Blue River Fly Classic

Blue River Fly Classic
A One Pattern Fly Event

Friday, March 26, 2010

A Dog Named Boy

It was late May with only a couple of weeks of school being left. Back then, school didn't let out until the first week of June so if my memory serves me well this would've been the last week or so of May.

Spring had seemed to come rather early this particular year with the red buds and dogwoods blooming in late March. The early spring brought a heightened sense of excitement for me primarly owing to hearing my grandfather predict it was going to be a great fishing spring and summer.

It was near the noon hour, and with school being so close to being done I could've cared less about the next class. Besides, I had a surplus of credits so I decided to ditch the rest of the school day and have fun on Rock Creek.

On my way to the creek I met a perfect stranger in the shape and fashion of one cagey canine. With first glance I could tell that this mongrel was a king of the road type of dog with his be-shoveled and scroungy look. He seemed quite the friendly chap and as I spoke to him he revealed a peculiar trait. Upon saying hello to this dog he curled his top lip showing a toothy grin. In other words... this dog smiled upon being addressed or recognized. I've only seen a couple of dogs do that in my life and I believe this chap was the first.

Since I didn't know his name, or did he know mine, I decided to simply call him "Boy" because it was rather easy to see that he possessed the requirements of being male. He seemed to like the name Boy, giving another toothy grin, and as I started for the creek he was shadowing my every step.

At the creek there was a sandbar that I favored and this was my intended target. The near side of the sandbar was quite grown up with tall weeds and thickets and with the early spring the grasses and such had already greened. In a hurry I thrashed my way through this thicket to get to the clearing on the other side of the sandbar. However, once I reached the clear side I realized my hurried rush had brought trouble.

Suddenly feeling naked to the world; faint in the moment; I realized on this side of the sandbar I'd crossed a trio of snakes that were quite unhappy at my arrival. Now... I won't say they were water moccasins but I do believe they were from what my grandfather had taught me. They were thick, short-bodied snakes and quite agitated. I guess I interrupted a mating ritual or something... I don't know. What I do know is if they weren't water moccasins they were still some pretty darn pissed-off snakes.

One snake seemed more pissed-off than the other two and in a coiled and striking stance he started toward me and that's when Boy intervened. The dog's hair was as bristled and stiff as a porcupine's quill; his voice loud and panicked; teeth were gnashing as the saliva flew. Boy was quick too, suddenly lunging forward with the snake striking, then darting out as suddenly as he came forward. As Boy was battling the main snake I started chunking rocks, limbs, throwing sand, anything I could get my hands on at the other two. The battle seemed to rage a good five minutes but in all actuality... it probably lasted less than a minute. The snakes relinquished the sandbar where Boy and I stood victorious. My heart was in the throat beating like a warpath drum.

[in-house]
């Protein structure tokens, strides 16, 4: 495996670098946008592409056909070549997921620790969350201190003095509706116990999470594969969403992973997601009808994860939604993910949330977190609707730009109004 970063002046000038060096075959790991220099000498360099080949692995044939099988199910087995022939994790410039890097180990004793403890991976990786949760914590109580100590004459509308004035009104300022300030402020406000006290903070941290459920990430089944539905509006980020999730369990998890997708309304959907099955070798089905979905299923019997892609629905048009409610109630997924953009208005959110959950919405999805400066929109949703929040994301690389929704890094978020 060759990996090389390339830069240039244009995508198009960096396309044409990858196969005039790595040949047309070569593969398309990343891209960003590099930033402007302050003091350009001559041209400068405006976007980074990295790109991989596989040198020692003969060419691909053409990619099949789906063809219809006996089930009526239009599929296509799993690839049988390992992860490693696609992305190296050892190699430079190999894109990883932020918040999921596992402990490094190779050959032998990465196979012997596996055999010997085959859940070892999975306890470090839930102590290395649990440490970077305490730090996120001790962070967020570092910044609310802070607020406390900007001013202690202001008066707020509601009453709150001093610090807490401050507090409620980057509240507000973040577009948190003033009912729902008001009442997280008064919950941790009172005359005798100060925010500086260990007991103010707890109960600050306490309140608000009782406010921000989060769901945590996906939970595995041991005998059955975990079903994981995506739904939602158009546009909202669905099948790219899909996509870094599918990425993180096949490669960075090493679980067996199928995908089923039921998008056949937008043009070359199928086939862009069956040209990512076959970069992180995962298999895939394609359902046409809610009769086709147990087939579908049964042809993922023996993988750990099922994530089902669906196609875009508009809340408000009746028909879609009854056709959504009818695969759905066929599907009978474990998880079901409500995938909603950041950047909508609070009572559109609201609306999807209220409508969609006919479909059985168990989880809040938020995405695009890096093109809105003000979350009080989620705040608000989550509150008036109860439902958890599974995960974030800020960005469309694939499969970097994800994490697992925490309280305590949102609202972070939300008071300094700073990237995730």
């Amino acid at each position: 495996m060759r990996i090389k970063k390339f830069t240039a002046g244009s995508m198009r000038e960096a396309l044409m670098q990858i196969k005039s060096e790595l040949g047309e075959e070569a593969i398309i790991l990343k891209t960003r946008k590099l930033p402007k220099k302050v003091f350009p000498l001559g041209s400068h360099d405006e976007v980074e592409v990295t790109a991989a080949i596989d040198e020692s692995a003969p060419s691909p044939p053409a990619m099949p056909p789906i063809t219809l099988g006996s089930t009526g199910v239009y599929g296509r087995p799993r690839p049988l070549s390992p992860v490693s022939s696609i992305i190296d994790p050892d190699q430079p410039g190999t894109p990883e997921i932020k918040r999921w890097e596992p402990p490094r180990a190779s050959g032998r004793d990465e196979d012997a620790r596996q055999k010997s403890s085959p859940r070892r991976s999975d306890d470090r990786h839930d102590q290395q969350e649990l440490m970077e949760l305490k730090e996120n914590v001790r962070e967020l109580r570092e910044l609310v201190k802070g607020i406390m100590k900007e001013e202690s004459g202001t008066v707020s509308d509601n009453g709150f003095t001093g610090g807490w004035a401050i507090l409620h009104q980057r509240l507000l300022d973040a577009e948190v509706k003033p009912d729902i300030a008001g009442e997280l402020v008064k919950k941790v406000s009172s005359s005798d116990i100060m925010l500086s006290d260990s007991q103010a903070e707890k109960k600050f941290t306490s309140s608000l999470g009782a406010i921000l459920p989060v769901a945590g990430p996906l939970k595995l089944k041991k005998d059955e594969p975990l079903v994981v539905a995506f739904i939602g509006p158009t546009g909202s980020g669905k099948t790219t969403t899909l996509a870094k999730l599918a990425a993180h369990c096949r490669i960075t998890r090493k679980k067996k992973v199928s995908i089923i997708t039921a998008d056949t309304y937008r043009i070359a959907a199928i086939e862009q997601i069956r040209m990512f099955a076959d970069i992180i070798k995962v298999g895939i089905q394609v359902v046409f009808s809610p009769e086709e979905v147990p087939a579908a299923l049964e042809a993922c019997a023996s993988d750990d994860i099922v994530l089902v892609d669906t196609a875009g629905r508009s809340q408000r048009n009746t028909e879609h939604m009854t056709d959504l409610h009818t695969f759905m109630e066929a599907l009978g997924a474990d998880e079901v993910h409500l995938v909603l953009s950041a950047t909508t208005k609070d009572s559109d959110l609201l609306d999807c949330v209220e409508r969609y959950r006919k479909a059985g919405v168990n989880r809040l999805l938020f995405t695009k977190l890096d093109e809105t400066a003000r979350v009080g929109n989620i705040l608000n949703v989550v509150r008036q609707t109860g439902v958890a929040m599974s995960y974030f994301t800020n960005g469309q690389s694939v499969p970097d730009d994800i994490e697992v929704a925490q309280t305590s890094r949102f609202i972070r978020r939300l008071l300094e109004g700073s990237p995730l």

After this fray I didn't feel much like exploring the creek anymore. As far as I knew those snakes could've simply went in retreat planning their next assualt. Just upstream was a small falls and one side was completely dry. I patted Boy on the back to get him to settle down and follow me to the falls. At the falls I opened the lunch bag and took out that day's bologna, cheese, and mayo sandwich. I still remember how much Boy enjoyed his half of that sandwich and that was the least I could do for a fellow that'd just took up a fight for me.

Although I'd planned to ditch the rest of the school day I knew if I went home... Boy would follow, and there both of us would be standing in my grandfather's presence. I also knew grandfather's first question would be why I was home so early and secondly what was I doing with another stray dog. So, I decided to simply go back to school.

As I slowly walked back to the north side hallway of school, Boy followed my every step. I didn't have the heart to shew him away and figured once I disappeared he would once again take up his hobo ways. Standing at the door, I slowly opened it and stepped into the so-called halls of higher learning. I didn't dare look back at Boy.

I hope the dog went on with his traveling ways... being the tramp, but not a bum, he was. There's a big difference in a tramp and bum. Tramps travel and find ingenious ways to make it through life while bums are static and expect people to come to them with aid. Boy was a tramp, a happy tramp that smiled at strangers.

I hope he found a stranger somewhere on his travels that could give him a home or at least a long term friendship.

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